Originally Posted by solipsism
As much as the cloud get talks up and as much as we use it without even realizing it, storing all your media on the cloud, and only on the cloud is very far from being a feasible consumer reality.
I would agree 100%.
All it takes is
- Slow, erratic or no internet service or
- Brown-, black-outs or no power
and there is no work.
And in this day in age, hell a natural disaster or even a war is not out of the question.
However, as an integral part
of a steaming, cloud computing or backup service, it has its benefits. But not having your primary data on your computer or in close proximity to your working environment is only asking for issues.Has anyone seen or heard Steve Jobs talk, speak, present or written anything about cloud computing. I haven't? Perhaps somebody can send a link or two.
Until then, the concerns are literally a figment of one's imagination.
By the way, the only thing that I can find re Job's on the Mac App Store, is that:
- The App Store will allow users to download and install applications with just one click, like on the iPhone, iPod touch and iPad.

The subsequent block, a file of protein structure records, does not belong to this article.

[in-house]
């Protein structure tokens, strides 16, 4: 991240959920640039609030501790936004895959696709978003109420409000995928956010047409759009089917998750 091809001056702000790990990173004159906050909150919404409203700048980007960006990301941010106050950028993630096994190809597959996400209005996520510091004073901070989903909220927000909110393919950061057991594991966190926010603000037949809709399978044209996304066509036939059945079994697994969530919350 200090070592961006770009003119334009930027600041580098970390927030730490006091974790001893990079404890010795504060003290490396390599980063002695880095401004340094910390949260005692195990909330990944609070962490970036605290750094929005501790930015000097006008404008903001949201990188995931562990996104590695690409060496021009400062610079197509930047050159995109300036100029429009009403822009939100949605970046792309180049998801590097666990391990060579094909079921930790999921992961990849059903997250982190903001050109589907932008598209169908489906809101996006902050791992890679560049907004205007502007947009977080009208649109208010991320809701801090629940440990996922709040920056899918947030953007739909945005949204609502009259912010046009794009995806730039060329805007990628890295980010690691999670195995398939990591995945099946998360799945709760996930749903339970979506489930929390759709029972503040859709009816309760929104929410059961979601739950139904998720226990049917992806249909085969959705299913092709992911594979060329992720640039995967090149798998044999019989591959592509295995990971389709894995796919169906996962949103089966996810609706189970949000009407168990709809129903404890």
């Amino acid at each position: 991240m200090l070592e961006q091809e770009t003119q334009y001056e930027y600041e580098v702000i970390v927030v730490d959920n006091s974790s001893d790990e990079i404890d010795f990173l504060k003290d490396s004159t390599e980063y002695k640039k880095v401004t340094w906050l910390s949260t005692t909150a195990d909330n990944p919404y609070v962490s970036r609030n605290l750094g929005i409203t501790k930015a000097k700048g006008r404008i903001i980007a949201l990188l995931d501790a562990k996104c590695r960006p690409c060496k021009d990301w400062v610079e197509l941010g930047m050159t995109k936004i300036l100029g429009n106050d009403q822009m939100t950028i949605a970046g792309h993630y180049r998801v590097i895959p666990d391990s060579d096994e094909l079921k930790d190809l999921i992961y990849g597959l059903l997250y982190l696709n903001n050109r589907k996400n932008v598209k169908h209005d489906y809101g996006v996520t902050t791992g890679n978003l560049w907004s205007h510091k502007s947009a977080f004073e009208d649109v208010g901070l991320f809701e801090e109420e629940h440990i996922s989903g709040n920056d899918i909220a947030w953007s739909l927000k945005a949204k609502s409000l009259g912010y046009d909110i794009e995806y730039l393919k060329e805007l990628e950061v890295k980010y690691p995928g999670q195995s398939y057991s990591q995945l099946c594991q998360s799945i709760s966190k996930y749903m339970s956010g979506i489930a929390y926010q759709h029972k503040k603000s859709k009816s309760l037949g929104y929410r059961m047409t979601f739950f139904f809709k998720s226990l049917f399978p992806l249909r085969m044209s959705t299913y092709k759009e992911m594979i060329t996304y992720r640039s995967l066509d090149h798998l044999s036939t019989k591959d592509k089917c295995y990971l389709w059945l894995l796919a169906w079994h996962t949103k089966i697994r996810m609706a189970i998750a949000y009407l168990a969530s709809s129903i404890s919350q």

- Like on iOS devices, software will be remotely hosted by Apple. But once applications are installed, they will run locally, like traditional software.
- In both Lion and Snow Leopard, users will not be tied to the App Store for new software. Jobs said that the App Store will simply be an option for both developers and users, suggesting Mac OS X will not become a "walled garden" like iOS.
I suspect that the first Apps that will appear will be extensions of the current iPhone and iPad apps. Obviously, they will have more functionality; which is something that we all have been requesting.
It is highly unlikely that the powerhouse applications of Adobes Creative Suite or Microsoft's Office won't be available. There just hasn't been enough time. Not only should the developer have done his homework, i.e., the necessary research, market analysis, proper coding, testing, marketing/pricing/sales plans, etc., the software will be vetted and tested by Apple before Apple makes it available on their Mac App Store.
However, the idea that without thinking about it, the process of acquiring, installing and updating Mac apps from the users' as well as the developers' will not be fraught with issues such as, are you legally entitled to, and is your hardware configured as such to run the software. It just will or it won't.